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March Against School Consolidation

WILKES-BARRE, Pa. — Parents, teachers, and students protested the consolidation of three Wilkes-Barre area schools into one. They marched from Meyers High...

WILKES-BARRE, Pa. -- Parents, teachers, and students protested the consolidation of three Wilkes-Barre area schools into one.

They marched from Meyers High School all the way to the school district’s administration building.

Protesters had strong words ahead of Thursday night’s school board meeting.

They are against the consolidation of GAR, Coughlin, and Meyers High Schools into one brand new high school being built in Plains Township.

“I was honestly shocked because I've lived in Wilkes-Barre my entire life and I've always expected to go to Meyers,” Meyers Freshman Sam Grimm said.

School officials said the average class size in the new high school would be about 24 students, but protesters still have their doubts.

“The neighborhood schools are definitely a better choice, a better option,” Meyers High School teacher Amy Basham said.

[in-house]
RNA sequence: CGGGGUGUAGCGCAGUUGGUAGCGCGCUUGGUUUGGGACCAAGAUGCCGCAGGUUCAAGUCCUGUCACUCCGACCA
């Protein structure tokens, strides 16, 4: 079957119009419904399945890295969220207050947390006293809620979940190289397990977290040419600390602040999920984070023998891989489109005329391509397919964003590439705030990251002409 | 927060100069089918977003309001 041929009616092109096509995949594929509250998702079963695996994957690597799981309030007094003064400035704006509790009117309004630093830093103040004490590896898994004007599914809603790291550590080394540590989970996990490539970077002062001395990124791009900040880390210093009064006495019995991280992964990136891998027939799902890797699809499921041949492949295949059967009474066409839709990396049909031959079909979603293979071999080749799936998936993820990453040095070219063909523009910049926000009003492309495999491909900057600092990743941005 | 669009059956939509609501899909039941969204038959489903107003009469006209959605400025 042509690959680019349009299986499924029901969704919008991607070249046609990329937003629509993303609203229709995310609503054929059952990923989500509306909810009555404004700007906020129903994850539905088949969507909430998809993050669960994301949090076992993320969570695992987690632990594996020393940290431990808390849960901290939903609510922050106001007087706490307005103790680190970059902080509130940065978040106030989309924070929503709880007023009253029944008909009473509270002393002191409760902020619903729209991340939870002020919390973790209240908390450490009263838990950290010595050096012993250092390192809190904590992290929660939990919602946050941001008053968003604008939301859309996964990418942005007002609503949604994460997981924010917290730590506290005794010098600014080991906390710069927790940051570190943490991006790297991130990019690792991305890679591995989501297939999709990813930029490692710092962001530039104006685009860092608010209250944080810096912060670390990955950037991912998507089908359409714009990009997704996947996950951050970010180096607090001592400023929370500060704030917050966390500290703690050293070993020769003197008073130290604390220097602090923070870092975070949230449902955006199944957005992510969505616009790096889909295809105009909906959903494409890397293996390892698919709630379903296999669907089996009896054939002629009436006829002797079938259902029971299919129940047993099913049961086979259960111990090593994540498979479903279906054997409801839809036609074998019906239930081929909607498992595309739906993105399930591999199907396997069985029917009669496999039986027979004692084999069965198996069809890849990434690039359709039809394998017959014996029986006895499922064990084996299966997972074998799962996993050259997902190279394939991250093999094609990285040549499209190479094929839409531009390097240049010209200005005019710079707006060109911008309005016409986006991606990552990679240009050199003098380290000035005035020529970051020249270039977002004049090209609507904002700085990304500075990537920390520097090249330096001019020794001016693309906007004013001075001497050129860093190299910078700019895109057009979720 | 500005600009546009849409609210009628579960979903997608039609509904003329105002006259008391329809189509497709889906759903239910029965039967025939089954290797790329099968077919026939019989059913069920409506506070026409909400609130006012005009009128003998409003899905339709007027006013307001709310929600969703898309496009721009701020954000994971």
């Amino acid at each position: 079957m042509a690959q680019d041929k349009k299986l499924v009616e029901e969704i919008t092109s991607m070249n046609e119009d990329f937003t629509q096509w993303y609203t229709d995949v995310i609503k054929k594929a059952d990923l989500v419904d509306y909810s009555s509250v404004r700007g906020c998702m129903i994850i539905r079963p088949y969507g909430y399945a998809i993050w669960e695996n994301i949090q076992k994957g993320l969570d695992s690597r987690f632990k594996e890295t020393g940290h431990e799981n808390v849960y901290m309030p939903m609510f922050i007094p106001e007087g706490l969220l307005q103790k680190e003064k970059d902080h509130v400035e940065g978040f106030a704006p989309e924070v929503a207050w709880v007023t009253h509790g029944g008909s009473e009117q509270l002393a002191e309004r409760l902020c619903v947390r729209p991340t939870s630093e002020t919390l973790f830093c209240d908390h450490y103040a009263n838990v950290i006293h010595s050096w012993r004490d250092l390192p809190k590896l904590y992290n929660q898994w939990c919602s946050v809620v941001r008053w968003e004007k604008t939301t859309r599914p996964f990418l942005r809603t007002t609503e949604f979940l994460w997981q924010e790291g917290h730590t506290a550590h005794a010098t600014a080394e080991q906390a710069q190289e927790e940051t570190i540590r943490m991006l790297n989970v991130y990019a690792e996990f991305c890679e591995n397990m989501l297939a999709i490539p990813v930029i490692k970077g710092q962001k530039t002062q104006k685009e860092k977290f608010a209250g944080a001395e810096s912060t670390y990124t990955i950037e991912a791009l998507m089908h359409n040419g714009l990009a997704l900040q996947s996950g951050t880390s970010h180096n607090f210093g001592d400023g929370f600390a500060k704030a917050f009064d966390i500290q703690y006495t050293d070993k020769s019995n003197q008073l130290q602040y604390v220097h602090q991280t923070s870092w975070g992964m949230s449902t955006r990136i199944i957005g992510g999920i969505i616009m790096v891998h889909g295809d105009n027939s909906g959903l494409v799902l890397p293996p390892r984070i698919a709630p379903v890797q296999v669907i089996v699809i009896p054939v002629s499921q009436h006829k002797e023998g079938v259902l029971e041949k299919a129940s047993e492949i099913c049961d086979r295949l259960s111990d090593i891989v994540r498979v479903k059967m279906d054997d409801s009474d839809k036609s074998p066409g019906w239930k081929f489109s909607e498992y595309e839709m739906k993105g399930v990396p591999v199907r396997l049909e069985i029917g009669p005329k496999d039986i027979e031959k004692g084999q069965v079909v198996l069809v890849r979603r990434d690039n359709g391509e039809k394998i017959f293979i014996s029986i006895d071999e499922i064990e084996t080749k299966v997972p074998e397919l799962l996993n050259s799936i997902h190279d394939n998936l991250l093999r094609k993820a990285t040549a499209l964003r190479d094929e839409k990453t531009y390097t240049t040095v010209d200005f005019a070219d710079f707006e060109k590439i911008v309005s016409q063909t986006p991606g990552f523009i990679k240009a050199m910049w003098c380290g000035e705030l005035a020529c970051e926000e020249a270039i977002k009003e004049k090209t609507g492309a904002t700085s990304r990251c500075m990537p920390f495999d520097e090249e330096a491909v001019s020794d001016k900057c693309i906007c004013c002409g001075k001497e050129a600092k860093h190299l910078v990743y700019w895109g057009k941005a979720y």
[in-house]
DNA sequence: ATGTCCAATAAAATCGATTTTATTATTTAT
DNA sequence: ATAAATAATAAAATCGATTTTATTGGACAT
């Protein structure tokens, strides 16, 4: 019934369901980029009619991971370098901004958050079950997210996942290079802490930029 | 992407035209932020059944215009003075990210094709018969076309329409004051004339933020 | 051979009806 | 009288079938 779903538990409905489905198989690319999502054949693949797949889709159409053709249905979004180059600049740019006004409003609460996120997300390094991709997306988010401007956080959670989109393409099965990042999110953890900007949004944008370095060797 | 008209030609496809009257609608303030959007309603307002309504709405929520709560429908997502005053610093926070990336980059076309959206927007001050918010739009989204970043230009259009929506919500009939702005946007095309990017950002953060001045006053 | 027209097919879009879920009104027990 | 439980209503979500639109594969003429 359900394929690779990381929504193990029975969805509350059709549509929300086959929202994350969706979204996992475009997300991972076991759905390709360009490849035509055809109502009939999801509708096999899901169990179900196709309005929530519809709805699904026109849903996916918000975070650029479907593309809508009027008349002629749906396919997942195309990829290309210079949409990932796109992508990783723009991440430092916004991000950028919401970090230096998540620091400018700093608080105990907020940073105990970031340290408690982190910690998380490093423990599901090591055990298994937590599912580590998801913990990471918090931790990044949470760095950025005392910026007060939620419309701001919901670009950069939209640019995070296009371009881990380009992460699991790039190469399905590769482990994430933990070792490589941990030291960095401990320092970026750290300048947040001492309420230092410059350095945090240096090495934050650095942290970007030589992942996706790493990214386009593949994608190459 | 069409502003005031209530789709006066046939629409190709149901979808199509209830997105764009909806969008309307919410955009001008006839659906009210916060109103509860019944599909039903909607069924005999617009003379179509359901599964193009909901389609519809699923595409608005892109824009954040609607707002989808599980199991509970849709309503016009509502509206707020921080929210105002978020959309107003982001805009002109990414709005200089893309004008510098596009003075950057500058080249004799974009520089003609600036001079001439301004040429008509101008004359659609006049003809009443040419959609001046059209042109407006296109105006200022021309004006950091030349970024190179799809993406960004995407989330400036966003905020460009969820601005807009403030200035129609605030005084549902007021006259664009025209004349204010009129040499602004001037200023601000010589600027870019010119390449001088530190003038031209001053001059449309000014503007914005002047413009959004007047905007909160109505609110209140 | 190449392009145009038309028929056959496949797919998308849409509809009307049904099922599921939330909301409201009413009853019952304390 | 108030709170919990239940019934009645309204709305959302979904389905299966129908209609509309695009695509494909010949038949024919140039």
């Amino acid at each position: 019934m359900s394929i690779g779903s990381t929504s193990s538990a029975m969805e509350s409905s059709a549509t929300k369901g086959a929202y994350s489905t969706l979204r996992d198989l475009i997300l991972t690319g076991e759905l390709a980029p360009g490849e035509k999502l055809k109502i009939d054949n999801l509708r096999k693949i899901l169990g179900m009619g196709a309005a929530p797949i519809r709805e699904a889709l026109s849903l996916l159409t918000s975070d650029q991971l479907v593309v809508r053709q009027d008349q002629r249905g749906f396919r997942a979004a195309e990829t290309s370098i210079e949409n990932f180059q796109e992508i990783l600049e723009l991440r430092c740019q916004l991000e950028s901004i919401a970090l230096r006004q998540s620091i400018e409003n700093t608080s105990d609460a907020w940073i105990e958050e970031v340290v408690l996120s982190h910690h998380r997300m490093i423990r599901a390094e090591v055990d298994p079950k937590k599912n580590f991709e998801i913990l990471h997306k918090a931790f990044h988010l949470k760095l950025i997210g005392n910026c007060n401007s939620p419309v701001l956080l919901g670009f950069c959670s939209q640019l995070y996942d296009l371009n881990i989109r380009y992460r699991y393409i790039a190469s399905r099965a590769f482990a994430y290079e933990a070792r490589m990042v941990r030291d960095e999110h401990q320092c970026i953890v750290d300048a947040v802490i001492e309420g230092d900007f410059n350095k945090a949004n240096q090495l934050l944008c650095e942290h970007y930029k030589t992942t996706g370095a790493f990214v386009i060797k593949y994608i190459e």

Once the school board meeting started, the room was packed.

Superintendent Brian Costello showcased what the new high school would offer its students. He said it will have four two-story wings of classrooms, an auditorium and gymnasium, and a community pool.

Costello also said the new school will have a heritage room to keep traditions from the three high schools alive.

“It's a room where we will always maintain tradition, we'll always remember what our district was,” Costello said.

Costello said he hopes the new high school brings in a new sense of community, but protesters don't think that's going to happen.

“What community? Number one, the school is in Plains it's not even in Wilkes-Barre,” Tracy Hughes, a parent of a Meyers High School student, said.

Even though the school board is moving forward with its plans to build the new high school, protesters said they’ll keep voicing their opinions.

“To those people who say that the deal is already done - this is a democracy. No deal is ever actually done. The will of the people should prevail,” Protest organizer Lois Grimm said.

School officials said contractors are going to be breaking ground on the new school site next week. It will open in 2022.